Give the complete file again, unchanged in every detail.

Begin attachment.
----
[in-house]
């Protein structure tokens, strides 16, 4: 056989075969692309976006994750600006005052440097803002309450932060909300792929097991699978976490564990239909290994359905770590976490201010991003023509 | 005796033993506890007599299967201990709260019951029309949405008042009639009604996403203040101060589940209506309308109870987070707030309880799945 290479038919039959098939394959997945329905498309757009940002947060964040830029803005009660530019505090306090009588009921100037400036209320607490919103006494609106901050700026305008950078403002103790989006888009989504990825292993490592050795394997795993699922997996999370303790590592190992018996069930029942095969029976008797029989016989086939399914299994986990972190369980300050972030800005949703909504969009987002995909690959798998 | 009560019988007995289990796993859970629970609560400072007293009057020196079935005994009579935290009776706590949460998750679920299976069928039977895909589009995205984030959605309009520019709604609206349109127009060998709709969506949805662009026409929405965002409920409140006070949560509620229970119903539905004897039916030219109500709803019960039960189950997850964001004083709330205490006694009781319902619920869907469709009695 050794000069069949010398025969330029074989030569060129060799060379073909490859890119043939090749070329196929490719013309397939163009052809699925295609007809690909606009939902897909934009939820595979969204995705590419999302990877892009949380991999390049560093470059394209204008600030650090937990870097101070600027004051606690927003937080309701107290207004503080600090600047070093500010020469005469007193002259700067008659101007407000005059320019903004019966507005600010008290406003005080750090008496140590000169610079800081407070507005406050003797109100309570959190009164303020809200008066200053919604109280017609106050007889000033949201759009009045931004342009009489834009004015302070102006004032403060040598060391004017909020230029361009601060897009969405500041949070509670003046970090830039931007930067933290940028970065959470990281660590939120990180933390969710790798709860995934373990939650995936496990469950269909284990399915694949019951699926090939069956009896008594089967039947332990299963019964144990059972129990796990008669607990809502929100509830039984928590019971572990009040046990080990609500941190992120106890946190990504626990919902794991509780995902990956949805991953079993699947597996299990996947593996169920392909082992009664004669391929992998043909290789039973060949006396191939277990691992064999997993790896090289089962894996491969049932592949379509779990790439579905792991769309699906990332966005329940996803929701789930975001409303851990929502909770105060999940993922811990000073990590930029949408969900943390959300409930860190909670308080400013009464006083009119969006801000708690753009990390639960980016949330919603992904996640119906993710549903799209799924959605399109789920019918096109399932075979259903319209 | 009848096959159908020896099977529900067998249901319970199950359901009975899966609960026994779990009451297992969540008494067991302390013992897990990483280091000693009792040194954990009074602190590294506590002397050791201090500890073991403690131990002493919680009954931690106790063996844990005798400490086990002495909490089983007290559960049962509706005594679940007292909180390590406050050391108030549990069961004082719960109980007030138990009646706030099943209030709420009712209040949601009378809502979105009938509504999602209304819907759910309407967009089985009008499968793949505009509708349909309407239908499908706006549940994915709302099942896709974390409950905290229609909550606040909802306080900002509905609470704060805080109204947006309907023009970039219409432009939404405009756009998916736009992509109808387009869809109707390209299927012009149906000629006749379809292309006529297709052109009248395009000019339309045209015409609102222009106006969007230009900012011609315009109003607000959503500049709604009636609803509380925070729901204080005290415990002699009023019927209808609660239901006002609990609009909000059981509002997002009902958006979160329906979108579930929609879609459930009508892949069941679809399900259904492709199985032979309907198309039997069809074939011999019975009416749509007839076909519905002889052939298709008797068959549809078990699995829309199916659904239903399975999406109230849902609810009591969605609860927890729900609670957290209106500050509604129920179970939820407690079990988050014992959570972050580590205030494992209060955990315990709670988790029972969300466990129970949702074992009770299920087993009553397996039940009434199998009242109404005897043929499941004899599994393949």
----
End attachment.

[in-house]
């Protein structure tokens, strides 16, 4: 056989075969692309976006994750600006005052440097803002309450932060909300792929097991699978976490564990239909290994359905770590976490201010991003023509 | 005796033993506890007599299967201990709260019951029309949405008042009639009604996403203040101060589940209506309308109870987070707030309880799945 290479038919039959098939394959997945329905498309757009940002947060964040830029803005009660530019505090306090009588009921100037400036209320607490919103006494609106901050700026305008950078403002103790989006888009989504990825292993490592050795394997795993699922997996999370303790590592190992018996069930029942095969029976008797029989016989086939399914299994986990972190369980300050972030800005949703909504969009987002995909690959798998 | 009560019988007995289990796993859970629970609560400072007293009057020196079935005994009579935290009776706590949460998750679920299976069928039977895909589009995205984030959605309009520019709604609206349109127009060998709709969506949805662009026409929405965002409920409140006070949560509620229970119903539905004897039916030219109500709803019960039960189950997850964001004083709330205490006694009781319902619920869907469709009695 050794000069069949010398025969330029074989030569060129060799060379073909490859890119043939090749070329196929490719013309397939163009052809699925295609007809690909606009939902897909934009939820595979969204995705590419999302990877892009949380991999390049560093470059394209204008600030650090937990870097101070600027004051606690927003937080309701107290207004503080600090600047070093500010020469005469007193002259700067008659101007407000005059320019903004019966507005600010008290406003005080750090008496140590000169610079800081407070507005406050003797109100309570959190009164303020809200008066200053919604109280017609106050007889000033949201759009009045931004342009009489834009004015302070102006004032403060040598060391004017909020230029361009601060897009969405500041949070509670003046970090830039931007930067933290940028970065959470990281660590939120990180933390969710790798709860995934373990939650995936496990469950269909284990399915694949019951699926090939069956009896008594089967039947332990299963019964144990059972129990796990008669607990809502929100509830039984928590019971572990009040046990080990609500941190992120106890946190990504626990919902794991509780995902990956949805991953079993699947597996299990996947593996169920392909082992009664004669391929992998043909290789039973060949006396191939277990691992064999997993790896090289089962894996491969049932592949379509779990790439579905792991769309699906990332966005329940996803929701789930975001409303851990929502909770105060999940993922811990000073990590930029949408969900943390959300409930860190909670308080400013009464006083009119969006801000708690753009990390639960980016949330919603992904996640119906993710549903799209799924959605399109789920019918096109399932075979259903319209 | 009848096959159908020896099977529900067998249901319970199950359901009975899966609960026994779990009451297992969540008494067991302390013992897990990483280091000693009792040194954990009074602190590294506590002397050791201090500890073991403690131990002493919680009954931690106790063996844990005798400490086990002495909490089983007290559960049962509706005594679940007292909180390590406050050391108030549990069961004082719960109980007030138990009646706030099943209030709420009712209040949601009378809502979105009938509504999602209304819907759910309407967009089985009008499968793949505009509708349909309407239908499908706006549940994915709302099942896709974390409950905290229609909550606040909802306080900002509905609470704060805080109204947006309907023009970039219409432009939404405009756009998916736009992509109808387009869809109707390209299927012009149906000629006749379809292309006529297709052109009248395009000019339309045209015409609102222009106006969007230009900012011609315009109003607000959503500049709604009636609803509380925070729901204080005290415990002699009023019927209808609660239901006002609990609009909000059981509002997002009902958006979160329906979108579930929609879609459930009508892949069941679809399900259904492709199985032979309907198309039997069809074939011999019975009416749509007839076909519905002889052939298709008797068959549809078990699995829309199916659904239903399975999406109230849902609810009591969605609860927890729900609670957290209106500050509604129920179970939820407690079990988050014992959570972050580590205030494992209060955990315990709670988790029972969300466990129970949702074992009770299920087993009553397996039940009434199998009242109404005897043929499941004899599994393949």